BRUSSELS - Cut-price airline Ryanair said Jan. 9 it feared the outcome of a crucial EU investigation into its operations at Belgium's Charleroi Airport would "devastate" low-cost air travel in Europe.
Chief Executive Officer Michael O'Leary said there was nothing to change his view that the long-awaited ruling by the European Commission would go against the Irish carrier, Europe's biggest no-frills airline.
"A negative decision here will devastate Charleroi, will be bad for consumers and bad for low-cost air travel," he told reporters in Brussels after a two-day seminar organized by 27 regional airports from around the EU.
The European Union's executive arm is finalizing a probe into whether Ryanair's contract with the publicly owned airport at Charleroi, an hour's drive south of Brussels, amounts to illegal state aid. A decision is expected late this month or early next.
O'Leary said last month that a negative ruling would force Ryanair to switch to another European hub, saying two other unidentified airports were ready to take Charleroi's place.
But the Ryanair chief played down the impact on his company's business model of an adverse judgment from the commission.
"It would have no impact on Ryanair, in the same way that a negative decision in Strasbourg simply meant that the route got moved to Baden-Baden, where in fact we're doing better with a lower cost base," he said.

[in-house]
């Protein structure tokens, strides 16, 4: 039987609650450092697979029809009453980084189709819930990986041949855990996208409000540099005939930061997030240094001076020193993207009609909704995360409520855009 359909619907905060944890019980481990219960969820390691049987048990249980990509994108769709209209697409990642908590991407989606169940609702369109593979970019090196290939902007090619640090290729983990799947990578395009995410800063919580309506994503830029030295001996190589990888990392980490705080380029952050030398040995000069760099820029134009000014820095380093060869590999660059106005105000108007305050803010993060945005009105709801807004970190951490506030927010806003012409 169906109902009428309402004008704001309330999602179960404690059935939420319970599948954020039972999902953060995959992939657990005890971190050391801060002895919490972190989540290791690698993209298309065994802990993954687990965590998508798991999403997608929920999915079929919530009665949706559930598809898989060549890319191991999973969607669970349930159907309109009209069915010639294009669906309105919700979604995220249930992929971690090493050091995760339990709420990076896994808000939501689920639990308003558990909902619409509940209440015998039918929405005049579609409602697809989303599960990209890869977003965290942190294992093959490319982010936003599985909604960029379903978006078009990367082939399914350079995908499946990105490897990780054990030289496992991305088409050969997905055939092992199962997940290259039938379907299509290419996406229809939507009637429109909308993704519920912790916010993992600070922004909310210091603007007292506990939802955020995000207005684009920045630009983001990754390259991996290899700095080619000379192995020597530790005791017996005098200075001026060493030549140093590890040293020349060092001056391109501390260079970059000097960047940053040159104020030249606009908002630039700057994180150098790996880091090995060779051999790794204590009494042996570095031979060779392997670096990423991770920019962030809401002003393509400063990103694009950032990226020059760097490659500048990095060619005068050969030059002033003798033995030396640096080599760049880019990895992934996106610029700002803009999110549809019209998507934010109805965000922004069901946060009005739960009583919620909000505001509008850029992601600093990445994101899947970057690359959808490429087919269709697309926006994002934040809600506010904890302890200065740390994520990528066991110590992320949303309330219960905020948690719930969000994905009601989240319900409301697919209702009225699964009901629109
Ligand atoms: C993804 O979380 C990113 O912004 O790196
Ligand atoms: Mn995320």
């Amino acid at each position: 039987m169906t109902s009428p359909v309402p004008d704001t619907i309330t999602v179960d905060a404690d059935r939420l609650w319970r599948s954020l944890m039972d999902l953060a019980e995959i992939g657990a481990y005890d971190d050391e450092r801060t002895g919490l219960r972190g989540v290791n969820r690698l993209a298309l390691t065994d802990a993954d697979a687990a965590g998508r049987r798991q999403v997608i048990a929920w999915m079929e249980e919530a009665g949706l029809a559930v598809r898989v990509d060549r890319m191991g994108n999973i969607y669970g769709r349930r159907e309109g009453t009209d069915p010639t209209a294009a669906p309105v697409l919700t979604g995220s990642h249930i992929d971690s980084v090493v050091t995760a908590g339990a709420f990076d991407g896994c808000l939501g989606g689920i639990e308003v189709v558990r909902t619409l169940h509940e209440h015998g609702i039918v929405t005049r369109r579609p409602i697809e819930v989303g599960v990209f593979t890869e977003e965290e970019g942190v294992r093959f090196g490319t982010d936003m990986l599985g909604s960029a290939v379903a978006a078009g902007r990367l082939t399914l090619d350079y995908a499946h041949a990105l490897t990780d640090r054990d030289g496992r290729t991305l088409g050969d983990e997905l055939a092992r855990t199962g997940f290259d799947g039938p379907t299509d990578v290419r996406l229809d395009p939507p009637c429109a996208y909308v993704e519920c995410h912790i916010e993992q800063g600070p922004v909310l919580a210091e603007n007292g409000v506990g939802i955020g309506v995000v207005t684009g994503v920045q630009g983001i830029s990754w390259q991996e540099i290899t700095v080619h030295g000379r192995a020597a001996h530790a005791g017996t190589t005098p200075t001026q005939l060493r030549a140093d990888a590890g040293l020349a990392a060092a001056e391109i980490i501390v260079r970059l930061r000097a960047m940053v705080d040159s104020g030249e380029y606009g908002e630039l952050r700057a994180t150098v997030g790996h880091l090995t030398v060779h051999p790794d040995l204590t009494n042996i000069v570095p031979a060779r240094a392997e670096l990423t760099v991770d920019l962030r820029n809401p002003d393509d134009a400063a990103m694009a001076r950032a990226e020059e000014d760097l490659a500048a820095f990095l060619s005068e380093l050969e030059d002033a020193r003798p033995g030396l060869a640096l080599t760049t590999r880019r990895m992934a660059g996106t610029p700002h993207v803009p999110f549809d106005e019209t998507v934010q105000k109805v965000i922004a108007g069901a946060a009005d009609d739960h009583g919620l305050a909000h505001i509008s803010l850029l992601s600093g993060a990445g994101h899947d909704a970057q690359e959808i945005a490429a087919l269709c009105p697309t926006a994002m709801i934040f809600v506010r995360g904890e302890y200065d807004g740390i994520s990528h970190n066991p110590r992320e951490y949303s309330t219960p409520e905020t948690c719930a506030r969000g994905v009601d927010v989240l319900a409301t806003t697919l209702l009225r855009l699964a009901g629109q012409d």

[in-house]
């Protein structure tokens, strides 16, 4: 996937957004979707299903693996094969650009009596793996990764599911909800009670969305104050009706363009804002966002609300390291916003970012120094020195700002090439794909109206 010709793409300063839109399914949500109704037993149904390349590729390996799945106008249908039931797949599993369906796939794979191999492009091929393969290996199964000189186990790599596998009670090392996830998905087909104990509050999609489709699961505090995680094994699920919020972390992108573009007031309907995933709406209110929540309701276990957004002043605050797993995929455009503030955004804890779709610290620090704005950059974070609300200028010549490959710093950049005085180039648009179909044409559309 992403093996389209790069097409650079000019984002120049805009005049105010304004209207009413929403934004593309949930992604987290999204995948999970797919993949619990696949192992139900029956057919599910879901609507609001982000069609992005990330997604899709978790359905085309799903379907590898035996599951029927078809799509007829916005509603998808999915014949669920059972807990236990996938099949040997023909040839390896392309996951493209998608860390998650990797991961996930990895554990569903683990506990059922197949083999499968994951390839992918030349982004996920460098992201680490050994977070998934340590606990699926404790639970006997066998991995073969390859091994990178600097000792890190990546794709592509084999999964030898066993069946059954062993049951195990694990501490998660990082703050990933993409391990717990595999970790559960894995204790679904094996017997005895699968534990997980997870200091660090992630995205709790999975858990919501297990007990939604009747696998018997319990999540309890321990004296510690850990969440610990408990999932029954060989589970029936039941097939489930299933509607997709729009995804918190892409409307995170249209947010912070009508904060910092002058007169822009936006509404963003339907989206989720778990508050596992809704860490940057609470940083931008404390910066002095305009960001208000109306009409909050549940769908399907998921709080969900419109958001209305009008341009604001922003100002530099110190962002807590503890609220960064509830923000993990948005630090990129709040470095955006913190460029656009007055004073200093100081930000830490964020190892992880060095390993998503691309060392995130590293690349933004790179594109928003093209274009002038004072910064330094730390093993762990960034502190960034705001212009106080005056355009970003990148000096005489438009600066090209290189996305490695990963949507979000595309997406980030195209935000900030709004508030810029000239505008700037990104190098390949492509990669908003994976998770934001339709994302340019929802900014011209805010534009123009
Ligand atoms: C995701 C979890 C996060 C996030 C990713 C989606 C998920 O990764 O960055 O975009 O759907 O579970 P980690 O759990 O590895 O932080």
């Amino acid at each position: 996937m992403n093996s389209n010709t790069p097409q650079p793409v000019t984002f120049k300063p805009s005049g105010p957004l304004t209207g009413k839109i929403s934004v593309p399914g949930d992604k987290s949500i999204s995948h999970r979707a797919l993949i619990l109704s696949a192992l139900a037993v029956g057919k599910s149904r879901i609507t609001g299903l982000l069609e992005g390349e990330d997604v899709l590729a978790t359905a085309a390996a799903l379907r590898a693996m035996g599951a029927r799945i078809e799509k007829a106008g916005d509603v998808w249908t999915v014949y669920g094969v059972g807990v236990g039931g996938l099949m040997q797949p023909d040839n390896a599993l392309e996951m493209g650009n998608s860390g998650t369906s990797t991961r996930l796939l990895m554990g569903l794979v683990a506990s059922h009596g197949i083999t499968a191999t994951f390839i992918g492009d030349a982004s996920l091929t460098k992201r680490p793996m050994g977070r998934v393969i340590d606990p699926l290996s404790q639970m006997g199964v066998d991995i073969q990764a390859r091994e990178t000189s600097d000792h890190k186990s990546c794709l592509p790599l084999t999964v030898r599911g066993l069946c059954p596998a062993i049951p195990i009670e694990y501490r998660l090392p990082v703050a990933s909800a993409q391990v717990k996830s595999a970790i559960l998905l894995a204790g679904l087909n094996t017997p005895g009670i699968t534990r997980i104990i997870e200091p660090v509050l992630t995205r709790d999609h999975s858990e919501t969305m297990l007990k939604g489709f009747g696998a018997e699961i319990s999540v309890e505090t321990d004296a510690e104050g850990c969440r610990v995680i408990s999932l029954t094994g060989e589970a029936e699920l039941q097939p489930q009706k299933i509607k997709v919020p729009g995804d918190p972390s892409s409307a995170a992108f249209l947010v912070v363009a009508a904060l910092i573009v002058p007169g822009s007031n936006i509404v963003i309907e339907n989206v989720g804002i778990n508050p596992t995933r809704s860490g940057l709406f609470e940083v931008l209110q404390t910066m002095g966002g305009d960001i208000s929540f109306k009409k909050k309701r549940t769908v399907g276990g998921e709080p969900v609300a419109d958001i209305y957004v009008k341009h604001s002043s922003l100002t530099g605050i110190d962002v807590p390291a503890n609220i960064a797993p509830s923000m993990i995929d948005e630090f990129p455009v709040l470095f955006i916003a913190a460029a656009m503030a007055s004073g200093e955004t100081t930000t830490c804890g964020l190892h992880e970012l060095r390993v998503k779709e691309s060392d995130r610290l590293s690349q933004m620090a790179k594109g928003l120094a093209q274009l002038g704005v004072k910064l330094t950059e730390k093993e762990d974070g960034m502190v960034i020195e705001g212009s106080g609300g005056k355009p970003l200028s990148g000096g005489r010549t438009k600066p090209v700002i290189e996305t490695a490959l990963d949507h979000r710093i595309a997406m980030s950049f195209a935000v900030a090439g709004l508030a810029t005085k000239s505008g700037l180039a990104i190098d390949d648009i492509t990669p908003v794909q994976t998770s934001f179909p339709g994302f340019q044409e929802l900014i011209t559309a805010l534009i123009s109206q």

Ryanair is appealing against a court decision in the eastern French city that barred state subsidies for its Strasbourg-London service. In the meantime the carrier has switched to Baden-Baden just over the German border.
O'Leary said underused regional airports like Charleroi would pay the biggest price from a negative commission ruling.
"It indicates how ridiculous this whole investigation is in the first place. If Charleroi is privately owned there's no investigation. It's simply because it's publicly owned," he said.
"You have airports like Zavantem [the Belgian capital's principal airport] attempting to block the development of low fares in Brussels."
The seminar saw managers from the 27 second-tier airports line up to express serious concern about the ramifications of the commission probe.
In a joint statement, the airports said, "it seems necessary that [EU] competition rules are clarified and harmonized" for the benefit of European air travelers, who have benefited hugely from the cut-price operations.